The 5 Best New Books for Holiday Style

Photo: Erika Linder, “On the LA Make,” Arena Homme +, 2014. Photograph by Alice Hawkins. Alice Hawkins. Erika Linder, Next Management. From Androgyne: Fashion and Gender by Patrick Mauriès (Thames & Hudson)

“Style is knowing who you are, what you want to say, and not giving a damn,” Oscar Wilde opined. Style is a form of power and the mastery of it will take you far. It is more than mere clothing and accessories: it is a definitive statement of self that telegraphs who you are and how you see yourself before you have a chance to open your mouth. As most communication is non-verbal, you can allow your appearance to speak for you, to announce your presence, and to attract or repel.

Also: The 7 Most Stylish Artists

With holiday season in full swing, you might find yourself out and about more often than not, whether at a family function, the office party, or something special on New Year’s Eve. With all these comings and goings as the year wraps up, you may feel the urge to treat yourself, or simply want to refresh your look. Crave has gathered a selection of the best new books for holiday style, going from the straight classics to something a little wild.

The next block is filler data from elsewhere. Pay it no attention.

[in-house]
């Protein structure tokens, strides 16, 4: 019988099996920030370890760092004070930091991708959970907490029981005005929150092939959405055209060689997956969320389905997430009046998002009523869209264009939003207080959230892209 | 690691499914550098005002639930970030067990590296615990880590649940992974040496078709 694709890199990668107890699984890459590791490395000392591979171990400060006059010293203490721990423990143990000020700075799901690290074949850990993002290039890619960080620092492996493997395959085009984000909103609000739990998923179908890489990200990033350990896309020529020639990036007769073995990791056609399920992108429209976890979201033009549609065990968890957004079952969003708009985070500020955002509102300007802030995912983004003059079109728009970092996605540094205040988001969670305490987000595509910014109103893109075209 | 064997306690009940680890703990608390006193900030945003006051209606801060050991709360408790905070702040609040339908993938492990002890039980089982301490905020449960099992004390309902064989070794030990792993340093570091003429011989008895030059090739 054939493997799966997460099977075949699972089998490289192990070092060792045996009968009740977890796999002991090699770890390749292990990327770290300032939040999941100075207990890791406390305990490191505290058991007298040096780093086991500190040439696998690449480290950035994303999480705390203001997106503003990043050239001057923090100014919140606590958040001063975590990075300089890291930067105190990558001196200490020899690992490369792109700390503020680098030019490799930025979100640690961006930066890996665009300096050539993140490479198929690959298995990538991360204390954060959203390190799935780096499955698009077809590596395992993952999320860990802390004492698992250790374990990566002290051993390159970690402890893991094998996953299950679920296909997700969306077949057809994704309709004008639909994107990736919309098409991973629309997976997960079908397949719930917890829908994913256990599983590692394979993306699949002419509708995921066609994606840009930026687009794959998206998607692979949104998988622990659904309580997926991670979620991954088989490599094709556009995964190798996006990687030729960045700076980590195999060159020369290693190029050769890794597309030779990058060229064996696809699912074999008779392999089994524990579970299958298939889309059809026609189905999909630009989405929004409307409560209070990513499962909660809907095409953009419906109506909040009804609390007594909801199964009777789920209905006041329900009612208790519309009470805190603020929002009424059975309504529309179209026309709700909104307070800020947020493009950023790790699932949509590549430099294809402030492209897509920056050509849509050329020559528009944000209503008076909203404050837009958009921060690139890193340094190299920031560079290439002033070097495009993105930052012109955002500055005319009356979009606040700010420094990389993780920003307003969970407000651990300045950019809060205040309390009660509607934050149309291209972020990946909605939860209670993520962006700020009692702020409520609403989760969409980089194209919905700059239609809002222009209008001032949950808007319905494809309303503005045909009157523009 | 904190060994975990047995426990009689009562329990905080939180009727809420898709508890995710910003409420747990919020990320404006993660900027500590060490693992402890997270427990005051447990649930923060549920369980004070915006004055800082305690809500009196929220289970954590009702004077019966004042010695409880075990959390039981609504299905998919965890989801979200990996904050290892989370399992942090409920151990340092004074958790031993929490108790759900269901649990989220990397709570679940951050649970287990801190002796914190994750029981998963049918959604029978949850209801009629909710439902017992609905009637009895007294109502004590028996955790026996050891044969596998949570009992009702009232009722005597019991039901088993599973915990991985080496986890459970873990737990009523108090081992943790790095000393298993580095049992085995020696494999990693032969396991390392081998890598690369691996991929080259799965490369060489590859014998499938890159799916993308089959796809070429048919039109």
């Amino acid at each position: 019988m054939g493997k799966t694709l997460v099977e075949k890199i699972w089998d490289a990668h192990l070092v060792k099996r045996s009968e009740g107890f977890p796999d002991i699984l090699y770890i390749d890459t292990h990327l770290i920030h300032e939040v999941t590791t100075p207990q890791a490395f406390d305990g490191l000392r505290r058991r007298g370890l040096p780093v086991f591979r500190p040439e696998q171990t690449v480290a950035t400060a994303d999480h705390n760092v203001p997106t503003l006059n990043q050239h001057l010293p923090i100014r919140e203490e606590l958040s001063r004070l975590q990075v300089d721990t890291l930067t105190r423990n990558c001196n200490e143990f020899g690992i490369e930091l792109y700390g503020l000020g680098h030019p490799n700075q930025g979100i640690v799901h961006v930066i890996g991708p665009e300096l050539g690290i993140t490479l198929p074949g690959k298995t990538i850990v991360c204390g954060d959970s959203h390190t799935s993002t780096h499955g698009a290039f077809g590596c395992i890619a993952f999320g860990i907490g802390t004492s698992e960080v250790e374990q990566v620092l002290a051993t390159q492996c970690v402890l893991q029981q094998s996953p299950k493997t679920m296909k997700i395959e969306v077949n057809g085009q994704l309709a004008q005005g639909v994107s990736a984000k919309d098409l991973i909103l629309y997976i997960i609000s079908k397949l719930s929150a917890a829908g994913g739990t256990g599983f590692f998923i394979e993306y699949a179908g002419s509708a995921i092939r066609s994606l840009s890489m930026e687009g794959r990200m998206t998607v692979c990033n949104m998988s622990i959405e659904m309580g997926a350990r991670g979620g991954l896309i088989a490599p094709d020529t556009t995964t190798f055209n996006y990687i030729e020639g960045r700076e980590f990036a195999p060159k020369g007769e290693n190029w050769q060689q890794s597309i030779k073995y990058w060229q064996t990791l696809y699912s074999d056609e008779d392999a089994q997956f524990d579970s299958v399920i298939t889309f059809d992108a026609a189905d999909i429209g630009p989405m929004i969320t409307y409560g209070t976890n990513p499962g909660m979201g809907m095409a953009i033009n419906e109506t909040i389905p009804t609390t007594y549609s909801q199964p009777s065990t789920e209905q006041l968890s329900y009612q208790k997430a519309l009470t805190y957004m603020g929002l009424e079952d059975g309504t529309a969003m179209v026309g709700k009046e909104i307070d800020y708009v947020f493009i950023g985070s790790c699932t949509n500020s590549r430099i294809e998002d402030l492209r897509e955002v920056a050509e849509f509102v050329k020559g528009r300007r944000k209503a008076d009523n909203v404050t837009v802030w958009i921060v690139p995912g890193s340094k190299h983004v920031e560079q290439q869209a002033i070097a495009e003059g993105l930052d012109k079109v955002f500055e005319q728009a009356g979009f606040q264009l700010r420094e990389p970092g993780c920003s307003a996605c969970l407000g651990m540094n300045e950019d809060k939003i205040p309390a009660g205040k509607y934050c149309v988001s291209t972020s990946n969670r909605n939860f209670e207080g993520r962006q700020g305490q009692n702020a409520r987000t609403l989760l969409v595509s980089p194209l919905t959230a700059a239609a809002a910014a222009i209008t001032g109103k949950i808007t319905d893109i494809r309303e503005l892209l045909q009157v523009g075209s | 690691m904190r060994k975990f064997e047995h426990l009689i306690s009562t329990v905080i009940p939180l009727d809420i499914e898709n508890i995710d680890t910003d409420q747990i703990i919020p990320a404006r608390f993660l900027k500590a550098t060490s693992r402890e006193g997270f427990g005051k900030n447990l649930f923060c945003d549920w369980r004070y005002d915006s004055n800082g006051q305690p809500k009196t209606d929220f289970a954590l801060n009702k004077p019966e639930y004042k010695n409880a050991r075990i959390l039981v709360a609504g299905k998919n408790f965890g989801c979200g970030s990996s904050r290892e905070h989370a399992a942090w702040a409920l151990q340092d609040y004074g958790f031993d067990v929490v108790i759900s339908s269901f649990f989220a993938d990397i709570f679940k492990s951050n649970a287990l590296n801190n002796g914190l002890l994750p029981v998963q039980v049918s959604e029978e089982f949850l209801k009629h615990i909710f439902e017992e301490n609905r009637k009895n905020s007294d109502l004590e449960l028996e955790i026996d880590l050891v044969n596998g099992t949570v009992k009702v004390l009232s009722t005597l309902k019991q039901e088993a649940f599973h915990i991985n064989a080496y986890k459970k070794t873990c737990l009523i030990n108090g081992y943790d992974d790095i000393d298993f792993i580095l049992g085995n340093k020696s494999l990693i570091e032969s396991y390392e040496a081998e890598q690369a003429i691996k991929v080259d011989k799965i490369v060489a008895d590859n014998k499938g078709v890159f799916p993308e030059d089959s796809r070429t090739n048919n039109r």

Photo by Carlo Miari Fulcis for Brooks Brothers

Brooks Brothers: Two Hundred Years of American Style

Since 1818, Brooks Brothers, America’s oldest clothier, has established itself as an institution all its own. For generations, a trip to Brooks Brothers has been a rite of passage for boys across the United States, signaling their transition into adulthood.

Now, on the cusp of its 200th birthday, Kate Betts has edited Brooks Brothers: Two Hundred Years of American Style (Rizzoli New York) a visual celebration of the famed American menswear house, which defines classic American style. The book takes a look at the signature heritage pieces, such as the original polo button-down oxford, gray flannel suit, and Rep ties to the camel overcoat. Consider this a must-have volume for anyone who wants to look the part – yet stand out from the crowd.